by Ashley Lopez, super student and playdate wrangler!
The life of a college student consists of many challenges and responsibilities: meeting deadlines for papers, getting in 6 hours of study time a week, not to mention working a job. Now mix those challenges with finding the time for soccer practice on Monday nights, making sure dinner, bath time, and homework are all completed before bed time, and you have a whole other challenge within itself. Some might call them “super-students” and others might call them “super-parents”. Whichever term is used, “super” is exactly the correct way in explaining it.
The typical college experience a few decades ago was finished before settling down and starting a family. Nowadays, people of all ages are going back to school, including many parents. With more responsibilities comes more obstacles including lack of resources, finding motivation, and balancing both worlds.
The concept of having to care for someone else other than yourself and wanting the best for them can be one of the many reasons parents go back to college. Veronica Bishop, a student at SPC and a mother of two boys (ages 17 and 19), chose to return to college to instill in sons the importance of secondary education. Veronica says, “going back has shown my boys the importance in getting a college degree. They’ve seen the struggles life brings without one.”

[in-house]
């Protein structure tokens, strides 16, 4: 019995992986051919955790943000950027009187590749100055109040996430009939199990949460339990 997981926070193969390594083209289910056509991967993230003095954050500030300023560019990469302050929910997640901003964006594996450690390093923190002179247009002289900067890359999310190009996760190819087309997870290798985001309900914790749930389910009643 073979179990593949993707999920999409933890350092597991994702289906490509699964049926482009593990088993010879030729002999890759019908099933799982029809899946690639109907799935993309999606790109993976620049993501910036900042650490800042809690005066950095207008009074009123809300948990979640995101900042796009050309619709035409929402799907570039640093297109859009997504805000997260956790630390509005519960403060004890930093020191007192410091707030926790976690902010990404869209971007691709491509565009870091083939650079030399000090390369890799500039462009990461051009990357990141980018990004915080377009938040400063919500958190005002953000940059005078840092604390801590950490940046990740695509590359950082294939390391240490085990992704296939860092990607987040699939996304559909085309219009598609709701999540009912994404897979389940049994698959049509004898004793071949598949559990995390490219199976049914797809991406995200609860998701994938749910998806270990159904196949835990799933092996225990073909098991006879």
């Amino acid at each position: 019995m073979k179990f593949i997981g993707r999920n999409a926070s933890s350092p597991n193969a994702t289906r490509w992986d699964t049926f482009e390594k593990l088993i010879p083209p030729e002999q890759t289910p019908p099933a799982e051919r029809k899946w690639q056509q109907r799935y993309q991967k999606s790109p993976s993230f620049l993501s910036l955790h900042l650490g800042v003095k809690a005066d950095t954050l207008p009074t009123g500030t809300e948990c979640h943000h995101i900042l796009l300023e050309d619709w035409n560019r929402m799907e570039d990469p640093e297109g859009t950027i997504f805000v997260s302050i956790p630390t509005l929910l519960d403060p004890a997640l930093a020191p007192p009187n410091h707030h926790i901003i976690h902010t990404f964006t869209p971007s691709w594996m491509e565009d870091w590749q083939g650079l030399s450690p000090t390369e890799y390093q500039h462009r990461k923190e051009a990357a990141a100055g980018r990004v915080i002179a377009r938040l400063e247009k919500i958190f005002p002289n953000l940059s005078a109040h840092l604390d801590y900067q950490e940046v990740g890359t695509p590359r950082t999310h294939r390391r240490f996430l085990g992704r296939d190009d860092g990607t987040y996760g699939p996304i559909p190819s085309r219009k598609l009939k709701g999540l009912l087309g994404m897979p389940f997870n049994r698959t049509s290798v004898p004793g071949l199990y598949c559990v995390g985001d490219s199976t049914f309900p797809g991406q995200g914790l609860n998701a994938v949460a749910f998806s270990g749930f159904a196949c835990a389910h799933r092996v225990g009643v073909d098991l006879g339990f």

For some students, finding the right resources to help with childcare or even funding while being a student can be one of the first obstacles encountered. The question of whether SPC should have a childcare facility for students on-campus has been something that’s come up in the past. Lynda Womer , Associate Provost for Seminole, states that due to space arrangements, legal licensing laws, and financial funding , a childcare facility is something that cannot be offered at this time. The primary mission of the college is to provide higher education and degrees, which comes before providing childcare service. SPC does provide a resource list for students.
Balancing both student and parent challenges is why some decide to take a break or drop out of classes. Nicole Cornelius, student and mother of 2 girls (ages 9 and 13), says “balancing is the biggest challenge I encountered. Getting their homework done, getting my homework done. Staying involved in their school functions, and keeping up with their grades and having to keep up with mine was extremely hard.” Currently Nicole has withdrawn this semester due to the balancing of both worlds, but will try it again in the Spring 2013 because she is only 2 semesters away from completing her BA in Health Services and Administration.
The challenges that both of these worlds contain are conquered every year by more and more people. With the economy at its lowest and jobs more specialized, a college degree seems to be more of a need then an option. Remembering the end result is key through the whole process for those who have the extra burden of being a parent. Bishop says, “What gets me going is, yes, I am eating ramen noodles for the next 2 years while in the RN program, but after the schooling is done I’ll be enjoying filet mignon for a lifetime.”